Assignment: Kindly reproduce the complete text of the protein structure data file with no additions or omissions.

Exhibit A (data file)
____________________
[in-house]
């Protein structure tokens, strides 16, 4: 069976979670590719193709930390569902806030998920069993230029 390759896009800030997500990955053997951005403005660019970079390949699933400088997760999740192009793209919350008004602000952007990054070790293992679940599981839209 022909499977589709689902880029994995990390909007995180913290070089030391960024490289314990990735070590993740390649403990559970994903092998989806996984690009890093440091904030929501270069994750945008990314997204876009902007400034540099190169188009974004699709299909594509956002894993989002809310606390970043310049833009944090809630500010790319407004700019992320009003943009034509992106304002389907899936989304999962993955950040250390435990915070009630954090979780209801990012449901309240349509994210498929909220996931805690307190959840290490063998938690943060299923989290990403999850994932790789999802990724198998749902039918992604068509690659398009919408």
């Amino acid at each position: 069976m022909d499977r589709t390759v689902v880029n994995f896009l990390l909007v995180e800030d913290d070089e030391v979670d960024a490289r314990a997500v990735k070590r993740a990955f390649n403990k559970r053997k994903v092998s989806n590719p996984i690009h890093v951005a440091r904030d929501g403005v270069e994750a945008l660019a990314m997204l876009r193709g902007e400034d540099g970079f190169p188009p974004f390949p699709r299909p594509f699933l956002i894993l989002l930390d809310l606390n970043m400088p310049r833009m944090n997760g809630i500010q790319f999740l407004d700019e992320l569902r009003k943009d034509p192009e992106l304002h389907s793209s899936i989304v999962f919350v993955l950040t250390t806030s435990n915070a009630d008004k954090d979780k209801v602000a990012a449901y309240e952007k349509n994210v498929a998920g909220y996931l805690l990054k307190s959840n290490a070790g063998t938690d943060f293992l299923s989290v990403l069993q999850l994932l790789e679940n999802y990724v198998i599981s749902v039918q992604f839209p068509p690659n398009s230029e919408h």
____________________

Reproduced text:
[in-house]
């Protein structure tokens, strides 16, 4: 069976979670590719193709930390569902806030998920069993230029 390759896009800030997500990955053997951005403005660019970079390949699933400088997760999740192009793209919350008004602000952007990054070790293992679940599981839209 022909499977589709689902880029994995990390909007995180913290070089030391960024490289314990990735070590993740390649403990559970994903092998989806996984690009890093440091904030929501270069994750945008990314997204876009902007400034540099190169188009974004699709299909594509956002894993989002809310606390970043310049833009944090809630500010790319407004700019992320009003943009034509992106304002389907899936989304999962993955950040250390435990915070009630954090979780209801990012449901309240349509994210498929909220996931805690307190959840290490063998938690943060299923989290990403999850994932790789999802990724198998749902039918992604068509690659398009919408």
């Amino acid at each position: 069976m022909d499977r589709t390759v689902v880029n994995f896009l990390l909007v995180e800030d913290d070089e030391v979670d960024a490289r314990a997500v990735k070590r993740a990955f390649n403990k559970r053997k994903v092998s989806n590719p996984i690009h890093v951005a440091r904030d929501g403005v270069e994750a945008l660019a990314m997204l876009r193709g902007e400034d540099g970079f190169p188009p974004f390949p699709r299909p594509f699933l956002i894993l989002l930390d809310l606390n970043m400088p310049r833009m944090n997760g809630i500010q790319f999740l407004d700019e992320l569902r009003k943009d034509p192009e992106l304002h389907s793209s899936i989304v999962f919350v993955l950040t250390t806030s435990n915070a009630d008004k954090d979780k209801v602000a990012a449901y309240e952007k349509n994210v498929a998920g909220y996931l805690l990054k307190s959840n290490a070790g063998t938690d943060f293992l299923s989290v990403l069993q999850l994932l790789e679940n999802y990724v198998i599981s749902v039918q992604f839209p068509p690659n398009s230029e919408h």